Gender pay gap in Tech Remains “Significant,” Report Finds

Despite an increased focus on the gender imbalance in the tech workforce, a significant gender pay gap remains, according to a March 5 report from Dice, a career hub for technology professionals.

According to the report, women in the tech field are paid less and receive less of their desired benefits than their male counterparts, even when controlling for education, experience, occupation, and location.

The report found that the pay gap exists for both seasoned roles, such as software engineers, and fields that are rapidly expanding, such as data engineers – for both of those roles women make $9,000 a year less than men.

Dice identified other pay imbalances, including that female data architects make $13,000 less than their male counterparts, database administrators make $11,000 less, data scientists make $10,000 less, and security engineers make $7,000 less.

Salary discrepancies exist across all regions in the United States, though they do vary. The report broke the country into eight regions and examined their individual annual discrepancies:

  • Rocky Mountain – $9,720
  • Great Lakes – $8,653
  • Mid Eastern – $7,074
  • Southeast – $6,471
  • New England – $6,444
  • Far West – $4,667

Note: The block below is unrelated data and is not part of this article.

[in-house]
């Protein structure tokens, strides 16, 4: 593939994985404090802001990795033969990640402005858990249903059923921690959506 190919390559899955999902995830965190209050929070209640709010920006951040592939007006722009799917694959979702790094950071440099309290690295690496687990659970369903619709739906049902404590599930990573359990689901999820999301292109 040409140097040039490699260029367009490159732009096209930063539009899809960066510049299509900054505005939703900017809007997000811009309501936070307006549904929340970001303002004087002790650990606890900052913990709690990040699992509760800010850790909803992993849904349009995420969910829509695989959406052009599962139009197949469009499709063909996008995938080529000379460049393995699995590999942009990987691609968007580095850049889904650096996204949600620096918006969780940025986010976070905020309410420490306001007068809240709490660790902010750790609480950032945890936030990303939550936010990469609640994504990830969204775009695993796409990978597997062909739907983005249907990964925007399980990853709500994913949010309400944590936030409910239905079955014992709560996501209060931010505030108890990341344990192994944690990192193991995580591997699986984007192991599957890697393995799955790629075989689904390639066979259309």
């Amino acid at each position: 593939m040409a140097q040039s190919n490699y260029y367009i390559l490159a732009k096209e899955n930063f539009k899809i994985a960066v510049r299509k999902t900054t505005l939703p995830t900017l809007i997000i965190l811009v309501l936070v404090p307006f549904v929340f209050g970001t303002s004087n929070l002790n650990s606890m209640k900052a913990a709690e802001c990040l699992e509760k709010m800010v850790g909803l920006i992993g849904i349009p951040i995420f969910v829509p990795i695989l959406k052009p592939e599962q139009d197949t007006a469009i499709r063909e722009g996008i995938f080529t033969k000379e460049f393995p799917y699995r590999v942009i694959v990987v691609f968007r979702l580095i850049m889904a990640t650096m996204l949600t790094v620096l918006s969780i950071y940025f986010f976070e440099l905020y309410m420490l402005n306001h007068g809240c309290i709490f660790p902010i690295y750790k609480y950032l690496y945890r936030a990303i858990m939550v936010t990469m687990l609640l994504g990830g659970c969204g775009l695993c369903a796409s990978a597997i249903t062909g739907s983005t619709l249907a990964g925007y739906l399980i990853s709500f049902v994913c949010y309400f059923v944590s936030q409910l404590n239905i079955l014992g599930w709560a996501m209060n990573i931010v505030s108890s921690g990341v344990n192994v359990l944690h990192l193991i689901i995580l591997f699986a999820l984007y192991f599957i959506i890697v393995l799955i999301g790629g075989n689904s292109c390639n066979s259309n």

• Southwest – $4,086
  • Plains – $3,309

Dice also looked at discrepancies on a state level. Utah and Alabama had the largest gaps at $16,871 and $16,660, respectively. Virginia had the lowest gap with $4,779. The report only identified one state – Minnesota – where women make more than men, with a pay gap in women’s favor of $4,000 a year.

The report said that despite an ongoing push to improve gender and racial diversity in tech, there’s “still much work to be done.” Dice explained that several “high-profile” incidents over the last few years have highlighted how “even with diversity programs in place, many firms struggle to adjust their cultures in ways that will close the diversity (and pay) gap.”

Despite the negative data, the report offered potential areas for progress to at least offer increased transparency into the pay gap, and efforts to close it altogether. Improved transparency is important because it “might prove an extremely effective tool in eliminating bias in compensation,” Dice said.

“Although many tech companies are very reluctant to reveal salary information either internally or externally (many of tech’s biggest firms are only too happy to release annual diversity reports that break down employee demographics – but few mention any kind of salary figures), that might be changing,” the report said. “Intel, for example, announced in October 2019 that it would begin publicly releasing employee pay data broken down by gender and race.”

Kate Polit
About Kate Polit
Kate Polit is MeriTalk's Assistant Copy & Production Editor covering the intersection of government and technology.

Categories

Recent